We had been throwing around so many different ideas back and forth and nothing felt like it fit. At the time Lachie had been reading about and watching old doco’s about the history of recorded music and how recording onto MAGNETIC TAPE affected the end product. We had also been experimenting with Plug-in emulations of these classic tape machines such as the STUDOR A800 and the AMPEX ATR-102 and loved the character they gave certain sounds and groups of sounds.

We still weren’t completely sold on the name but knew it was close. Harry came back with NOCTURNAL TAPES that night after a realisation that the music suited a night vibe and almost all of our work was done after the sun went down and deep into the night. The combination of these two ideas fit perfectly with what we were feeling the band was about at that particular time.

nocturnal tapes interview music savage thrills savagethrills 1

Indie Electro has been a premium genre in Australia since the early 2000’s groups like Van She, Cut Copy you could even include The Presets and Midnight Juggernauts. Each of the groups carried (still do to an extent) a distinct sound. How are next generation groups like yourself building upon what has already been created and making it your own?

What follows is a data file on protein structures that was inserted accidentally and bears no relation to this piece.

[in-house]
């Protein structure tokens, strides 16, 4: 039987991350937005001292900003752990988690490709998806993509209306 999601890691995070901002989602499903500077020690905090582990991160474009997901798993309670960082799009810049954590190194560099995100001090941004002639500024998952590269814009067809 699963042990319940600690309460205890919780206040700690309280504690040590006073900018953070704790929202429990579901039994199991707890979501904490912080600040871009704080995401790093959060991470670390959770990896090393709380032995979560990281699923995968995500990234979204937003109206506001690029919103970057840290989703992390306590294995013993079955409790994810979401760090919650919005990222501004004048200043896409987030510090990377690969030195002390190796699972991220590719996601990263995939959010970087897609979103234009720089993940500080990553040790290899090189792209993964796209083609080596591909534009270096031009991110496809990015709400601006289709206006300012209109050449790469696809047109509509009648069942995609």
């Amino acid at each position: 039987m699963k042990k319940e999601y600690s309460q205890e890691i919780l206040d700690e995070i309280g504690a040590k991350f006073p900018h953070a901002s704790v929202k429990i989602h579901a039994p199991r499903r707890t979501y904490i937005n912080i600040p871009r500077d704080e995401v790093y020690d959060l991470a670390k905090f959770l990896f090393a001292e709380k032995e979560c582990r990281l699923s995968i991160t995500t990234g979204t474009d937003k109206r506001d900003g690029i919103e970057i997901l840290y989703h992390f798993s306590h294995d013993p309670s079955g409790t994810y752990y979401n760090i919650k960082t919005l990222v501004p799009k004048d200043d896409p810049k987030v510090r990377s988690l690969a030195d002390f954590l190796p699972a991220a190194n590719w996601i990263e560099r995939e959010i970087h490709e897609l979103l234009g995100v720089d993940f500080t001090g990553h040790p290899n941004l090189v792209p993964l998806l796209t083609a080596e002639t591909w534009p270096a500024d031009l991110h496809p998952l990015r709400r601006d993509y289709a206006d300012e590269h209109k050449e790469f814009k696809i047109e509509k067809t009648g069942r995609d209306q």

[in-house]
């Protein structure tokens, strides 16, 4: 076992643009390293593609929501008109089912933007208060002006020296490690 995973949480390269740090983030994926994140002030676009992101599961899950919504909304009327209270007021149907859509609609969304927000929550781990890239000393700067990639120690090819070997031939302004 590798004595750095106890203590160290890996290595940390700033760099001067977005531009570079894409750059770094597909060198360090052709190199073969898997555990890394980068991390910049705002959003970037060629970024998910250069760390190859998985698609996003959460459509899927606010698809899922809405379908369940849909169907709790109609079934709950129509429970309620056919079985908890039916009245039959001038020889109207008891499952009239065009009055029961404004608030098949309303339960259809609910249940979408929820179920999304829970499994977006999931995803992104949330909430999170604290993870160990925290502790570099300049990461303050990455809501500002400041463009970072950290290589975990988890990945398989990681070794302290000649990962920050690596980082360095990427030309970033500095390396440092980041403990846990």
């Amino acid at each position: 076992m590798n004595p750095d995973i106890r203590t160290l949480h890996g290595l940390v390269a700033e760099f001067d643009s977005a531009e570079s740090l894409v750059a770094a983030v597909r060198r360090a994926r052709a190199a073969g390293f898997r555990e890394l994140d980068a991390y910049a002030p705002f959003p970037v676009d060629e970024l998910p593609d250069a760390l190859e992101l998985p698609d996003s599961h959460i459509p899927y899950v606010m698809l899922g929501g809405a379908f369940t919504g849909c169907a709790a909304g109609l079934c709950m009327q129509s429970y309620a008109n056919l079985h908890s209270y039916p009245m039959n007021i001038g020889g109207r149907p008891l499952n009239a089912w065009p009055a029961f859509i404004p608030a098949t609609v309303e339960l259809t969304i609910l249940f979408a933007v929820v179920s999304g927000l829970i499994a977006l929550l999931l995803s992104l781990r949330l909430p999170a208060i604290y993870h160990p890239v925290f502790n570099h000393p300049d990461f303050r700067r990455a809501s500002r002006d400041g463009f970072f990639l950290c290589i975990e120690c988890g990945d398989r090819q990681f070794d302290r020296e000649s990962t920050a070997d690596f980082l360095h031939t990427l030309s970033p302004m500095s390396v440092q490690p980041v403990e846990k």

Experiencing these above-mentioned bands as part of a crowd at a festival makes you realise what these sounds and dance vibes give you. You are part of a ride that the band takes you on and its this feeling we love to share with audiences at our shows and through our recorded music. When writing, playing our instruments and experimenting we like to think about how the music will e.g. translate on a stage, listening intently on headphones or hearing it out at a party with a group of friends. These thoughts help to make songs sound a specific way and give a specific feeling through the lyrics.

How long had you guys been working on Visions IV? The EP is now released are you happy with the final product? Is it an accurate representation of where you guys are in your life (musically and privately)? Did you have other tracks you decided to leave off Visions IV?

We had these songs on the backburner for a while, we had been playing half of them live already so we had known for quite a while what songs would be on this EP. I think it is an accurate representation of where we were musically at the time of writing but even before this EP was released we had been working on new material, easily enough for another EP Which we are really excited about and it feels like another solid step forward.